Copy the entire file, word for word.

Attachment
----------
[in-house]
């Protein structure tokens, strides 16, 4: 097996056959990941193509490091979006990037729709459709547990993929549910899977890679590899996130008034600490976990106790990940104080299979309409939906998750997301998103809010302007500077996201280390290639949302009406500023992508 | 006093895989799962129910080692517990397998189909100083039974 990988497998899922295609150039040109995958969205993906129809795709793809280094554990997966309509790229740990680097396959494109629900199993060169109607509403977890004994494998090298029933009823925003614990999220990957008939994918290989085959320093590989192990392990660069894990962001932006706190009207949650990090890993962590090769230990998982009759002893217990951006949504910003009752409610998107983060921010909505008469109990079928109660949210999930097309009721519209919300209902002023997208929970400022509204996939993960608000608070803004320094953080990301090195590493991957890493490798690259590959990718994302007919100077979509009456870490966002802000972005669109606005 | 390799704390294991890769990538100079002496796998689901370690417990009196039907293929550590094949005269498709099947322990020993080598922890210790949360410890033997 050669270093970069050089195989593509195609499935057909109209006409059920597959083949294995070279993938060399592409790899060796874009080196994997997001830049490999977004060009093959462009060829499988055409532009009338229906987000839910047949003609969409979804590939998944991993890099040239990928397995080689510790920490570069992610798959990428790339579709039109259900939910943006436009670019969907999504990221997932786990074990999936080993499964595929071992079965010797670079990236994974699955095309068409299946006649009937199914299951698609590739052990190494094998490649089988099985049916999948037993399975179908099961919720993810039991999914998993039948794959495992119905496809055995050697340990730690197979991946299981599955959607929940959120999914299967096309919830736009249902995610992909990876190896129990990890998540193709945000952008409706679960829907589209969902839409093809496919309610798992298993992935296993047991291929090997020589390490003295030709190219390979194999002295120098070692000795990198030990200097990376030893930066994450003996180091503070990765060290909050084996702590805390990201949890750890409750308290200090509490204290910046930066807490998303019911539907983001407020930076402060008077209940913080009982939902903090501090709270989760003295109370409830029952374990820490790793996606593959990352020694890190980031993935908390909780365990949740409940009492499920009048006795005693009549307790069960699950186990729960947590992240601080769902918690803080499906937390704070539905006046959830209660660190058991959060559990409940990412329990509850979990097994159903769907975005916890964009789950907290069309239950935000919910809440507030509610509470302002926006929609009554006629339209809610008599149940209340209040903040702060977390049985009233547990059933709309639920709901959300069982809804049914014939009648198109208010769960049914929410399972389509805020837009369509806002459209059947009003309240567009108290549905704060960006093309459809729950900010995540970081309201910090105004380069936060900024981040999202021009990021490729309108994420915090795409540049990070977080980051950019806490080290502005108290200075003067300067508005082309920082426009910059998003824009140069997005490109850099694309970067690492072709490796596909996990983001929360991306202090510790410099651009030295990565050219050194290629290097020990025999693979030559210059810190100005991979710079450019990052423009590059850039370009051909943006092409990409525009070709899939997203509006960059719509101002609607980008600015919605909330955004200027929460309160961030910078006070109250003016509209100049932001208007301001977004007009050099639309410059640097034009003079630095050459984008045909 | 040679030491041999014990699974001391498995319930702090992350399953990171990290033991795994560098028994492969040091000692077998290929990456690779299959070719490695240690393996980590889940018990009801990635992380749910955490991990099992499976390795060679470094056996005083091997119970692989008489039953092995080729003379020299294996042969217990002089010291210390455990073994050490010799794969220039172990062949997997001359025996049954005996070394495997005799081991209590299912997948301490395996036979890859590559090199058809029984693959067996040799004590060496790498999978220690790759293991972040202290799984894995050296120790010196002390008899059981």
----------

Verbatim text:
[in-house]
């Protein structure tokens, strides 16, 4: 097996056959990941193509490091979006990037729709459709547990993929549910899977890679590899996130008034600490976990106790990940104080299979309409939906998750997301998103809010302007500077996201280390290639949302009406500023992508 | 006093895989799962129910080692517990397998189909100083039974 990988497998899922295609150039040109995958969205993906129809795709793809280094554990997966309509790229740990680097396959494109629900199993060169109607509403977890004994494998090298029933009823925003614990999220990957008939994918290989085959320093590989192990392990660069894990962001932006706190009207949650990090890993962590090769230990998982009759002893217990951006949504910003009752409610998107983060921010909505008469109990079928109660949210999930097309009721519209919300209902002023997208929970400022509204996939993960608000608070803004320094953080990301090195590493991957890493490798690259590959990718994302007919100077979509009456870490966002802000972005669109606005 | 390799704390294991890769990538100079002496796998689901370690417990009196039907293929550590094949005269498709099947322990020993080598922890210790949360410890033997 050669270093970069050089195989593509195609499935057909109209006409059920597959083949294995070279993938060399592409790899060796874009080196994997997001830049490999977004060009093959462009060829499988055409532009009338229906987000839910047949003609969409979804590939998944991993890099040239990928397995080689510790920490570069992610798959990428790339579709039109259900939910943006436009670019969907999504990221997932786990074990999936080993499964595929071992079965010797670079990236994974699955095309068409299946006649009937199914299951698609590739052990190494094998490649089988099985049916999948037993399975179908099961919720993810039991999914998993039948794959495992119905496809055995050697340990730690197979991946299981599955959607929940959120999914299967096309919830736009249902995610992909990876190896129990990890998540193709945000952008409706679960829907589209969902839409093809496919309610798992298993992935296993047991291929090997020589390490003295030709190219390979194999002295120098070692000795990198030990200097990376030893930066994450003996180091503070990765060290909050084996702590805390990201949890750890409750308290200090509490204290910046930066807490998303019911539907983001407020930076402060008077209940913080009982939902903090501090709270989760003295109370409830029952374990820490790793996606593959990352020694890190980031993935908390909780365990949740409940009492499920009048006795005693009549307790069960699950186990729960947590992240601080769902918690803080499906937390704070539905006046959830209660660190058991959060559990409940990412329990509850979990097994159903769907975005916890964009789950907290069309239950935000919910809440507030509610509470302002926006929609009554006629339209809610008599149940209340209040903040702060977390049985009233547990059933709309639920709901959300069982809804049914014939009648198109208010769960049914929410399972389509805020837009369509806002459209059947009003309240567009108290549905704060960006093309459809729950900010995540970081309201910090105004380069936060900024981040999202021009990021490729309108994420915090795409540049990070977080980051950019806490080290502005108290200075003067300067508005082309920082426009910059998003824009140069997005490109850099694309970067690492072709490796596909996990983001929360991306202090510790410099651009030295990565050219050194290629290097020990025999693979030559210059810190100005991979710079450019990052423009590059850039370009051909943006092409990409525009070709899939997203509006960059719509101002609607980008600015919605909330955004200027929460309160961030910078006070109250003016509209100049932001208007301001977004007009050099639309410059640097034009003079630095050459984008045909 | 040679030491041999014990699974001391498995319930702090992350399953990171990290033991795994560098028994492969040091000692077998290929990456690779299959070719490695240690393996980590889940018990009801990635992380749910955490991990099992499976390795060679470094056996005083091997119970692989008489039953092995080729003379020299294996042969217990002089010291210390455990073994050490010799794969220039172990062949997997001359025996049954005996070394495997005799081991209590299912997948301490395996036979890859590559090199058809029984693959067996040799004590060496790498999978220690790759293991972040202290799984894995050296120790010196002390008899059981």